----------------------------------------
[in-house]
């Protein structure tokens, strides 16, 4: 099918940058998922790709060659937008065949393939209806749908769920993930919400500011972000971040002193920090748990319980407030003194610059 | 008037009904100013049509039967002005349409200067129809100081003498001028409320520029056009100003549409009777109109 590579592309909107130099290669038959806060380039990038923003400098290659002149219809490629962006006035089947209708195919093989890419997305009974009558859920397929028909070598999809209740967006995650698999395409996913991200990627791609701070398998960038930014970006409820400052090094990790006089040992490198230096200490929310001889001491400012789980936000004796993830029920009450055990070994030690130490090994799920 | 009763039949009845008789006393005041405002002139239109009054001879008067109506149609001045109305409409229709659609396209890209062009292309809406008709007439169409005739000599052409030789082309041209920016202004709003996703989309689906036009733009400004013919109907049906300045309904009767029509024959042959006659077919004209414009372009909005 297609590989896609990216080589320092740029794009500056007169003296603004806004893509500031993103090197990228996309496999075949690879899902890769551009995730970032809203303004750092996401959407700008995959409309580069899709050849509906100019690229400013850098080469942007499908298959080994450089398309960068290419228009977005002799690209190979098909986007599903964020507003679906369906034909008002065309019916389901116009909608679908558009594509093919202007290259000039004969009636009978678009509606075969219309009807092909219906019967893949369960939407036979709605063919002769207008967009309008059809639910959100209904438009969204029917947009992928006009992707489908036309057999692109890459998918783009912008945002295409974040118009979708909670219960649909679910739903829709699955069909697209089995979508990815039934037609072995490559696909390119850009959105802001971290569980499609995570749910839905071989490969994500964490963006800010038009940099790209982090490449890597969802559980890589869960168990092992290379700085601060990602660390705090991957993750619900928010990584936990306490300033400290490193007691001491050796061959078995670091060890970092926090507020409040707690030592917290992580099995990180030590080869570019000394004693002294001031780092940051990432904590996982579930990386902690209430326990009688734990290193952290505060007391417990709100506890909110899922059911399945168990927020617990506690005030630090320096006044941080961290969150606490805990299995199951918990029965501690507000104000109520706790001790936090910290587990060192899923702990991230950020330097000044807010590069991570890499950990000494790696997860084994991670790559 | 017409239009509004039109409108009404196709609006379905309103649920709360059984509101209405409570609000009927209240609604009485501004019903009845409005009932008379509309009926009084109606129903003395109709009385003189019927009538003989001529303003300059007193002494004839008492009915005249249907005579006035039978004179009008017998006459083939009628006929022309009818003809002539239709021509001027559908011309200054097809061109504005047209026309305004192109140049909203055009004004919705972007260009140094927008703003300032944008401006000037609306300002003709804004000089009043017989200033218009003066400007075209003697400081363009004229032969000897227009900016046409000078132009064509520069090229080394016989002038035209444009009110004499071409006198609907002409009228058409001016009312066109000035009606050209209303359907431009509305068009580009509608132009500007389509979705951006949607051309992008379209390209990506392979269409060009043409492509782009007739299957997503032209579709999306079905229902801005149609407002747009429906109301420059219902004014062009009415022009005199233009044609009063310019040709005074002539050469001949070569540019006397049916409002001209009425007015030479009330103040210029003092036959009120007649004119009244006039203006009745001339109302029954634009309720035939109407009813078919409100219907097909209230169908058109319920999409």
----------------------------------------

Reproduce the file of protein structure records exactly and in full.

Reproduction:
[in-house]
């Protein structure tokens, strides 16, 4: 099918940058998922790709060659937008065949393939209806749908769920993930919400500011972000971040002193920090748990319980407030003194610059 | 008037009904100013049509039967002005349409200067129809100081003498001028409320520029056009100003549409009777109109 590579592309909107130099290669038959806060380039990038923003400098290659002149219809490629962006006035089947209708195919093989890419997305009974009558859920397929028909070598999809209740967006995650698999395409996913991200990627791609701070398998960038930014970006409820400052090094990790006089040992490198230096200490929310001889001491400012789980936000004796993830029920009450055990070994030690130490090994799920 | 009763039949009845008789006393005041405002002139239109009054001879008067109506149609001045109305409409229709659609396209890209062009292309809406008709007439169409005739000599052409030789082309041209920016202004709003996703989309689906036009733009400004013919109907049906300045309904009767029509024959042959006659077919004209414009372009909005 297609590989896609990216080589320092740029794009500056007169003296603004806004893509500031993103090197990228996309496999075949690879899902890769551009995730970032809203303004750092996401959407700008995959409309580069899709050849509906100019690229400013850098080469942007499908298959080994450089398309960068290419228009977005002799690209190979098909986007599903964020507003679906369906034909008002065309019916389901116009909608679908558009594509093919202007290259000039004969009636009978678009509606075969219309009807092909219906019967893949369960939407036979709605063919002769207008967009309008059809639910959100209904438009969204029917947009992928006009992707489908036309057999692109890459998918783009912008945002295409974040118009979708909670219960649909679910739903829709699955069909697209089995979508990815039934037609072995490559696909390119850009959105802001971290569980499609995570749910839905071989490969994500964490963006800010038009940099790209982090490449890597969802559980890589869960168990092992290379700085601060990602660390705090991957993750619900928010990584936990306490300033400290490193007691001491050796061959078995670091060890970092926090507020409040707690030592917290992580099995990180030590080869570019000394004693002294001031780092940051990432904590996982579930990386902690209430326990009688734990290193952290505060007391417990709100506890909110899922059911399945168990927020617990506690005030630090320096006044941080961290969150606490805990299995199951918990029965501690507000104000109520706790001790936090910290587990060192899923702990991230950020330097000044807010590069991570890499950990000494790696997860084994991670790559 | 017409239009509004039109409108009404196709609006379905309103649920709360059984509101209405409570609000009927209240609604009485501004019903009845409005009932008379509309009926009084109606129903003395109709009385003189019927009538003989001529303003300059007193002494004839008492009915005249249907005579006035039978004179009008017998006459083939009628006929022309009818003809002539239709021509001027559908011309200054097809061109504005047209026309305004192109140049909203055009004004919705972007260009140094927008703003300032944008401006000037609306300002003709804004000089009043017989200033218009003066400007075209003697400081363009004229032969000897227009900016046409000078132009064509520069090229080394016989002038035209444009009110004499071409006198609907002409009228058409001016009312066109000035009606050209209303359907431009509305068009580009509608132009500007389509979705951006949607051309992008379209390209990506392979269409060009043409492509782009007739299957997503032209579709999306079905229902801005149609407002747009429906109301420059219902004014062009009415022009005199233009044609009063310019040709005074002539050469001949070569540019006397049916409002001209009425007015030479009330103040210029003092036959009120007649004119009244006039203006009745001339109302029954634009309720035939109407009813078919409100219907097909209230169908058109319920999409």